Agile Requirements: Managing Requirements in Scrum Framework | Jimmy Mathew | Skillshare

Playback Speed


  • 0.5x
  • 1x (Normal)
  • 1.25x
  • 1.5x
  • 2x

Agile Requirements: Managing Requirements in Scrum Framework

teacher avatar Jimmy Mathew, Agile Consultant

Watch this class and thousands more

Get unlimited access to every class
Taught by industry leaders & working professionals
Topics include illustration, design, photography, and more

Watch this class and thousands more

Get unlimited access to every class
Taught by industry leaders & working professionals
Topics include illustration, design, photography, and more

Lessons in This Class

8 Lessons (1h 5m)
    • 1. Lecture: 01 Course Introduction

      1:01
    • 2. Lecture: 02 Agile Software Development

      7:43
    • 3. Lecture: 03 Scrum Refresher

      6:55
    • 4. Lecture: 04 Requirement Basics

      19:53
    • 5. Lecture: 05 Managing Requirements

      15:14
    • 6. Lecture: 06 Scrum Events

      11:38
    • 7. Lecture: 07 Summary

      1:12
    • 8. Outro Our Classes in SkillShare

      1:10
  • --
  • Beginner level
  • Intermediate level
  • Advanced level
  • All levels
  • Beg/Int level
  • Int/Adv level

Community Generated

The level is determined by a majority opinion of students who have reviewed this class. The teacher's recommendation is shown until at least 5 student responses are collected.

81

Students

--

Projects

About This Class

*Updated as per the latest Scrum Guide, Nov 2020. We have updated the course content as per the changes made in the latest version of the scrum Guide(TM)

This course discusses how requirements are handled in scrum framework.

This course covers all major aspects of managing requirements in agile software development using Scrum framework. Learn how to create and maintain user stories, user story mapping, breaking, ordering etc. How Prescribed events and activities in scrum  processes these requirements.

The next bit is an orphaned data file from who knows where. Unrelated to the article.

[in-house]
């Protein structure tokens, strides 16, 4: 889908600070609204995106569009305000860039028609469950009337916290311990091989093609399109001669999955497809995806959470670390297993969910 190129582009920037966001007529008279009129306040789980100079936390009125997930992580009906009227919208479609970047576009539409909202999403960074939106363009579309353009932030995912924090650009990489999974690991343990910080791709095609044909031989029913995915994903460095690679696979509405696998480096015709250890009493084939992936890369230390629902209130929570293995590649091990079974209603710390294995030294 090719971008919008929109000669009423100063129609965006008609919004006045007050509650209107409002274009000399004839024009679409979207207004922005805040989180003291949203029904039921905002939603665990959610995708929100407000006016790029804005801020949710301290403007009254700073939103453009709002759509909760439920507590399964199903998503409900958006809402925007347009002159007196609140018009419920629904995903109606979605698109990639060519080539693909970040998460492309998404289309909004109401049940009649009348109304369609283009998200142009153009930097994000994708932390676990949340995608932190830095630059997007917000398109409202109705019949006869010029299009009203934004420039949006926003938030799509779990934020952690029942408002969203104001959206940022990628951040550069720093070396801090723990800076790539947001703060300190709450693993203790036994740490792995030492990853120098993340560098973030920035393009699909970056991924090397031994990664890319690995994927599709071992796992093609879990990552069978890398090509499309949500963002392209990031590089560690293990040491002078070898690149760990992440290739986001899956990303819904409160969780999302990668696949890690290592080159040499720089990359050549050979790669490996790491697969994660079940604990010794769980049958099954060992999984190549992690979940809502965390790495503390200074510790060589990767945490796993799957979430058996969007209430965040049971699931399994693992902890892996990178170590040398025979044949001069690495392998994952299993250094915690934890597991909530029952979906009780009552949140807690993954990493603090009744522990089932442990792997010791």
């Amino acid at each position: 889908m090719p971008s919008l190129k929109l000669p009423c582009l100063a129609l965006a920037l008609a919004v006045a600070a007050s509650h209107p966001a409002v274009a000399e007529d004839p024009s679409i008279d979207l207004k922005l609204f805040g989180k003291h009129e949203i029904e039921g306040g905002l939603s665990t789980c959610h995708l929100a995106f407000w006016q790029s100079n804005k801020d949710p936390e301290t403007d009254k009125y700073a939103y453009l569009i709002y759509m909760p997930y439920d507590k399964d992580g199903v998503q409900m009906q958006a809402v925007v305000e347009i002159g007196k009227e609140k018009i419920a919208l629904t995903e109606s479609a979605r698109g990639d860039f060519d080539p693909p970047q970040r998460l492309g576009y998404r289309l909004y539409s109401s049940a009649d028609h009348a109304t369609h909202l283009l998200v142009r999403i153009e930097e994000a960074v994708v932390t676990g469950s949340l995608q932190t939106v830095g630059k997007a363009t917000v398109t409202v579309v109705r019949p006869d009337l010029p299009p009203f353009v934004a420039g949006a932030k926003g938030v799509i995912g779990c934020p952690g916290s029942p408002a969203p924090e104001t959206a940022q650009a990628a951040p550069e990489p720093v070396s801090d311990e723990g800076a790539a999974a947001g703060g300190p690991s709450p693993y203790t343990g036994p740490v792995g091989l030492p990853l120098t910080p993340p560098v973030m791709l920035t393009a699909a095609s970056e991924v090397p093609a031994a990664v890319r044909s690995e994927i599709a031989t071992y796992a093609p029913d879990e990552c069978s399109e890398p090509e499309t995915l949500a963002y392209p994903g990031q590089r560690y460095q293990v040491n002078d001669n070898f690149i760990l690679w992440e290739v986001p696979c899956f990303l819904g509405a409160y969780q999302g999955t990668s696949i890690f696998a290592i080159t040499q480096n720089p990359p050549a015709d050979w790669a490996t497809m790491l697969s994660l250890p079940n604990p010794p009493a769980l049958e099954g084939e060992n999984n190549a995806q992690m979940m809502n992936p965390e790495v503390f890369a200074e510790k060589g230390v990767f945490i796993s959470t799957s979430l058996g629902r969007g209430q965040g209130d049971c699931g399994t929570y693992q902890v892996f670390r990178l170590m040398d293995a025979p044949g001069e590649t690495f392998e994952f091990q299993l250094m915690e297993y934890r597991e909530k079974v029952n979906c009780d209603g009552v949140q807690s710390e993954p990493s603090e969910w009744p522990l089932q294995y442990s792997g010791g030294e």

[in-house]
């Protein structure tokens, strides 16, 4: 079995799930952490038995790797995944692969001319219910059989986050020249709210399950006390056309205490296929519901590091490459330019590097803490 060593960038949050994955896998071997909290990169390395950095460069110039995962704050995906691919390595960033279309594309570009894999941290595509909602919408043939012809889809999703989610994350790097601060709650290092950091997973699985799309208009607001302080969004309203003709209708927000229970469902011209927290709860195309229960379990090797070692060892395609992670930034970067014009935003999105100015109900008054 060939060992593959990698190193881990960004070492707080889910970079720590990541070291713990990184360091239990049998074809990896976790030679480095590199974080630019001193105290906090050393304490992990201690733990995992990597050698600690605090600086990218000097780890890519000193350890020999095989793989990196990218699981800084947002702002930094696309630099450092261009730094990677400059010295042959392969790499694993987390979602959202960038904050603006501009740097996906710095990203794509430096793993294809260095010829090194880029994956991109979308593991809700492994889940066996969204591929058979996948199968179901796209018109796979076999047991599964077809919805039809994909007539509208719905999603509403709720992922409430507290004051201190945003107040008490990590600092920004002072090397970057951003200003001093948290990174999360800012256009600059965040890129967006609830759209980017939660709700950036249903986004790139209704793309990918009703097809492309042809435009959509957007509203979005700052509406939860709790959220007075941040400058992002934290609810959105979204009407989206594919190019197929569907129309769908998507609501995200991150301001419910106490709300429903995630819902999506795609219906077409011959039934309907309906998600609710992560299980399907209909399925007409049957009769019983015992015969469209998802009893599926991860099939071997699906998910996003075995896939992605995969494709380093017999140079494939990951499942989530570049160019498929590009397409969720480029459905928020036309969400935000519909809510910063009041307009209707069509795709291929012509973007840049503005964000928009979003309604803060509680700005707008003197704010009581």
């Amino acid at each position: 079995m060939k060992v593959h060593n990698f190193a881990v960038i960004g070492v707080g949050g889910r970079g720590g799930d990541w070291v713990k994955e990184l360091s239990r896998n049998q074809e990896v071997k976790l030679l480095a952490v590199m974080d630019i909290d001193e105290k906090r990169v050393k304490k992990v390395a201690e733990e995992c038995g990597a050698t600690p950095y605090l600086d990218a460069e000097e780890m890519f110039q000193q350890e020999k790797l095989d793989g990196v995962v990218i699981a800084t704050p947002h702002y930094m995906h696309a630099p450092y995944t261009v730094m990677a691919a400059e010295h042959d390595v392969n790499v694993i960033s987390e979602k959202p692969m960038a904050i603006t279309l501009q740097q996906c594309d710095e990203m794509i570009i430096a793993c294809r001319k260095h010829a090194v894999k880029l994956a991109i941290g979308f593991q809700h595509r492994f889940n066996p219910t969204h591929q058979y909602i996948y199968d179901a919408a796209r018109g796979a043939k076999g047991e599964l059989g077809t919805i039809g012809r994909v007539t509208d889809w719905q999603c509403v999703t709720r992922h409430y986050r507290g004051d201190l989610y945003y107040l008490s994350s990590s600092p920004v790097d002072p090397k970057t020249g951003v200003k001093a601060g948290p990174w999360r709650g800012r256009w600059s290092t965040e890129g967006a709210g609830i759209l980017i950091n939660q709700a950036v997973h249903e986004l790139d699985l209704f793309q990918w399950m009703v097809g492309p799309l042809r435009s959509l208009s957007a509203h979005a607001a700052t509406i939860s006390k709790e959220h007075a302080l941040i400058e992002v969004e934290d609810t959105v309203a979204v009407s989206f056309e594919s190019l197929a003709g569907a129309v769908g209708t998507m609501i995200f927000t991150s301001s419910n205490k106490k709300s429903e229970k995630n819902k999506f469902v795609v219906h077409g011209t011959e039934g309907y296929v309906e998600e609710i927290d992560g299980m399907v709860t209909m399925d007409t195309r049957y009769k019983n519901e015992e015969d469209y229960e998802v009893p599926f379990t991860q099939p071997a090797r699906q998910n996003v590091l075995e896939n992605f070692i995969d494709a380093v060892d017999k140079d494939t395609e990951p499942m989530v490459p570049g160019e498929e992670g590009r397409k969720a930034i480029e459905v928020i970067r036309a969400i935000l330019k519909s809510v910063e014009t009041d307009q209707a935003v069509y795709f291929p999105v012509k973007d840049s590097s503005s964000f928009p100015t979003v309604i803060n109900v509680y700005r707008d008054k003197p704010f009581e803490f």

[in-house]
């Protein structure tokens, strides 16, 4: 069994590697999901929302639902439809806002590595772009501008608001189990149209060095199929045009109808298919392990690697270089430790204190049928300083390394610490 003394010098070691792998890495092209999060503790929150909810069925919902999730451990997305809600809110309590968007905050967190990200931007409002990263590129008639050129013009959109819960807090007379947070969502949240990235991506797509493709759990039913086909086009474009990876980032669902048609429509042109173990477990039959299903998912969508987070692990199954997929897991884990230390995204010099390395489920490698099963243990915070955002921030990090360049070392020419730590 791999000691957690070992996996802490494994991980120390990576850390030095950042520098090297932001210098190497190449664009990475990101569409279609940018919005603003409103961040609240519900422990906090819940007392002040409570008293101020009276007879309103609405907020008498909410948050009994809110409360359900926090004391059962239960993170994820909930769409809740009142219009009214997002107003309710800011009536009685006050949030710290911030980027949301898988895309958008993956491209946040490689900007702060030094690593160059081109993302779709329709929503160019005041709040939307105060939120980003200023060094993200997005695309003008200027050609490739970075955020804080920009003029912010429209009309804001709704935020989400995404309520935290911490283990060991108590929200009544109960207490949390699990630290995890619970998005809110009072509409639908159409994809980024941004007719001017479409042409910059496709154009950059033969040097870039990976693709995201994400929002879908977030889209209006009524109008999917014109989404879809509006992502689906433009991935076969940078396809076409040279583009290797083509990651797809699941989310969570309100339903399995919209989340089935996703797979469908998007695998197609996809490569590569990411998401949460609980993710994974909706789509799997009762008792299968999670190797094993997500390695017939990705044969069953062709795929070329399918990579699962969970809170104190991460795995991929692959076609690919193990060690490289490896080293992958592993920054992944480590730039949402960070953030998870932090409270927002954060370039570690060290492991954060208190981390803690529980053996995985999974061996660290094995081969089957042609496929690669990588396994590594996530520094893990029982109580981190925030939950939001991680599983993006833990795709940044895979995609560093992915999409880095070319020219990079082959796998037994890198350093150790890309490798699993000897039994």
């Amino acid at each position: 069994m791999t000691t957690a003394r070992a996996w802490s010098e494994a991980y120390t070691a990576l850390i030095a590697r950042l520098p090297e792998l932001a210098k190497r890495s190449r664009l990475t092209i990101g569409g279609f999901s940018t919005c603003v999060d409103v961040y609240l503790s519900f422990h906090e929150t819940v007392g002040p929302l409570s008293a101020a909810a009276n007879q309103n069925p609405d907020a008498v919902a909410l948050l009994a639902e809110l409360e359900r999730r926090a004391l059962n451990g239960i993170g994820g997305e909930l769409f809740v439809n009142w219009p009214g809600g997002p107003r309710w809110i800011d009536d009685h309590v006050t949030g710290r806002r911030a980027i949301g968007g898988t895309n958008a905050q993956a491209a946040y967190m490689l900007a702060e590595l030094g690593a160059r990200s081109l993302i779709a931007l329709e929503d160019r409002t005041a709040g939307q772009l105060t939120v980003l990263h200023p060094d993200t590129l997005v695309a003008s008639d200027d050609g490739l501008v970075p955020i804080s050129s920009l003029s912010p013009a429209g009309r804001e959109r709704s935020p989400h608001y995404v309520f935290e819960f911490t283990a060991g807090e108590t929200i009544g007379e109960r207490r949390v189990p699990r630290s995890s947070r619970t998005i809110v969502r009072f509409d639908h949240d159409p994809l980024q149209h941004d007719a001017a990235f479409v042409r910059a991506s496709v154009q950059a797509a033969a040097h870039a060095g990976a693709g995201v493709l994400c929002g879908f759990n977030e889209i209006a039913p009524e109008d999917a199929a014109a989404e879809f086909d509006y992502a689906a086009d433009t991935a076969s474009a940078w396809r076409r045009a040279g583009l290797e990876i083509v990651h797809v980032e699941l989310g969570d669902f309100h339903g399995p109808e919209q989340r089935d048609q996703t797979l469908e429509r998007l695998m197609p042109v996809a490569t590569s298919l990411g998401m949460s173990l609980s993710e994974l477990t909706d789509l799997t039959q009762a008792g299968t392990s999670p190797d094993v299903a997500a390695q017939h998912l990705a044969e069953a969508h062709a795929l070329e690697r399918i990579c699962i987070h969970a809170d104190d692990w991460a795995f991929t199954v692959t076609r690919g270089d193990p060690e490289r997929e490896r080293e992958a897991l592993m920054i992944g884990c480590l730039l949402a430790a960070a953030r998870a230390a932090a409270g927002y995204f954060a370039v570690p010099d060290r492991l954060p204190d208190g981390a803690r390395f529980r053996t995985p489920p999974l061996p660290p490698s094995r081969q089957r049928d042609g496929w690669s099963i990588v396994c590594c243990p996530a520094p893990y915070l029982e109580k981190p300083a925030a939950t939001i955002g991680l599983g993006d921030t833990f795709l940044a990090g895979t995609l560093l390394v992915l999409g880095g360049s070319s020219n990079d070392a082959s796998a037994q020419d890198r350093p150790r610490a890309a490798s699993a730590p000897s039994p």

This course starts with discussions on agile software development and scrum framework. Then it moves to a detailed discussion on requirements.

This course is helpful for anyone who is associated with agile software development or anyone who wish to learn how requirements are managed in agile software development using Scrum framework.

A basic knowledge of software development is helpful in taking this course. This course, in the first session covers the basics of Agile software development and Scrum framework.

This course covers all major aspects of managing requirements in agile software development using Scrum framework. The course starts with product vision, then a detailed discussion on product backlog and user stories. It covers estimation methods used in agile.

Then there is a quick discussion on collecting requirements and a discussion with example on user story mapping. It covers with examples, many techniques for breaking down the user stories. It covers a few methods for ordering/prioritizing product backlog items.

In the final session discusses different prescribed events and activities in scrum, that processes these requirements.

The course ends with a summary of the discussion using a simple image of scrum framework.

This course has some common modules/sessions with our other courses "User Stories: Managing User Stories in Scrum Framework" and "Scrum Product Owner: Agile Product Ownership with Scrum". Also a few topics from our scrum training.

***************************************************

These are the topics covered as part of this course.

  • Agile Software Development

  • Scrum Framework

  • Requirement Basics

          Introduction

         Product Vision

         Product Backlog

         User Stories

         Acceptance Criteria

         Definition of Ready

         Definition of Done

         Estimation

  • Managing Requirements

         Collecting Requirements

         User Story mapping

         Splitting user stories

         Ordering Backlog Items

         Release Planning

  • Scrum Events & Activities

         Backlog Refinement

         The Sprint

         Sprint Planning

         Daily Scrums

         Sprint Review

         Sprint Retrospective

Meet Your Teacher

Teacher Profile Image

Jimmy Mathew

Agile Consultant

Teacher

Around 15 years in IT, 7 years of Agile experience, playing various roles of Agile Coach, Scrum Master, Trainer, etc.

Publications  

Book: - Scrum Tales: Stories from a Scrum Master's Diary  

Book: - Agile Life: Understanding agile in a non-software context  

Certifications

 

.      ICP-ACC - ICP Agile Coaching   

·      CSP – Certified Scrum Professional  

·      CSM – Certified Scrum Master  

·      SAFe - Scaled Agile Framework-Agilist  

·      PSM1 – Professional Scrum Master  

... See full profile

Class Ratings

Expectations Met?
  • Exceeded!
    0%
  • Yes
    0%
  • Somewhat
    0%
  • Not really
    0%
Reviews Archive

In October 2018, we updated our review system to improve the way we collect feedback. Below are the reviews written before that update.